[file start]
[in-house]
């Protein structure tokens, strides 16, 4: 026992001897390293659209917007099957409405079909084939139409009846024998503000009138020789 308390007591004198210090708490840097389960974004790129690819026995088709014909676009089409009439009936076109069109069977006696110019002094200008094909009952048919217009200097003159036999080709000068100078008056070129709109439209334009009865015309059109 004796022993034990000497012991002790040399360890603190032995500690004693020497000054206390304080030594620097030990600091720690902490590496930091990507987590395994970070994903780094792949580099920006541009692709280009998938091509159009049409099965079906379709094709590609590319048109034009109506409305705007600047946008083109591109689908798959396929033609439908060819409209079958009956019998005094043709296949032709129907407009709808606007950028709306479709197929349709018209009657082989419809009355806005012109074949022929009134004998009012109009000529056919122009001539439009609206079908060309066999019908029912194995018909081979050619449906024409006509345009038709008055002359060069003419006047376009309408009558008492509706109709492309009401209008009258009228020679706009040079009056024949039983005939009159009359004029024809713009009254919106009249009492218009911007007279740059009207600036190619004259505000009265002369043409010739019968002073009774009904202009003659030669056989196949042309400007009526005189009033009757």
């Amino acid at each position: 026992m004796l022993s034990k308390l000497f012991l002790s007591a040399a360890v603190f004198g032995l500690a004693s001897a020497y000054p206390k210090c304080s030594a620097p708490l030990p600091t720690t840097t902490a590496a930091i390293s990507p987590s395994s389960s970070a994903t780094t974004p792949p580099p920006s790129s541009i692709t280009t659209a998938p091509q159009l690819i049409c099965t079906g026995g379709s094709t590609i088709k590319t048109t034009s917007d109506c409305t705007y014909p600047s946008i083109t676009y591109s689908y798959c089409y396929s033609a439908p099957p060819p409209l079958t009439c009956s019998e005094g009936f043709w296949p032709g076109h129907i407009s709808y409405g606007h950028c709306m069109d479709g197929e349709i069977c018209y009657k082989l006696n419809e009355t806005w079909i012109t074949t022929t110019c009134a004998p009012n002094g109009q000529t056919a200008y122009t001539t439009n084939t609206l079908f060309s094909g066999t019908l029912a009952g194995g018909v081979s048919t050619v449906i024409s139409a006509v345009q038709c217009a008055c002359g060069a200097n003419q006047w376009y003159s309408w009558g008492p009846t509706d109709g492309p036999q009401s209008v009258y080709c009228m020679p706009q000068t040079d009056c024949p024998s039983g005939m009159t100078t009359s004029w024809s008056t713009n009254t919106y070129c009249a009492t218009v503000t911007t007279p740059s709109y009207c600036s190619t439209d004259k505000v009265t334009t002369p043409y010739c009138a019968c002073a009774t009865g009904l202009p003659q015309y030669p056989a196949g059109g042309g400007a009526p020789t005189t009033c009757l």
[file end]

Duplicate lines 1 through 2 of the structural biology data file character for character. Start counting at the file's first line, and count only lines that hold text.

[in-house]
């Protein structure tokens, strides 16, 4: 026992001897390293659209917007099957409405079909084939139409009846024998503000009138020789 308390007591004198210090708490840097389960974004790129690819026995088709014909676009089409009439009936076109069109069977006696110019002094200008094909009952048919217009200097003159036999080709000068100078008056070129709109439209334009009865015309059109 004796022993034990000497012991002790040399360890603190032995500690004693020497000054206390304080030594620097030990600091720690902490590496930091990507987590395994970070994903780094792949580099920006541009692709280009998938091509159009049409099965079906379709094709590609590319048109034009109506409305705007600047946008083109591109689908798959396929033609439908060819409209079958009956019998005094043709296949032709129907407009709808606007950028709306479709197929349709018209009657082989419809009355806005012109074949022929009134004998009012109009000529056919122009001539439009609206079908060309066999019908029912194995018909081979050619449906024409006509345009038709008055002359060069003419006047376009309408009558008492509706109709492309009401209008009258009228020679706009040079009056024949039983005939009159009359004029024809713009009254919106009249009492218009911007007279740059009207600036190619004259505000009265002369043409010739019968002073009774009904202009003659030669056989196949042309400007009526005189009033009757």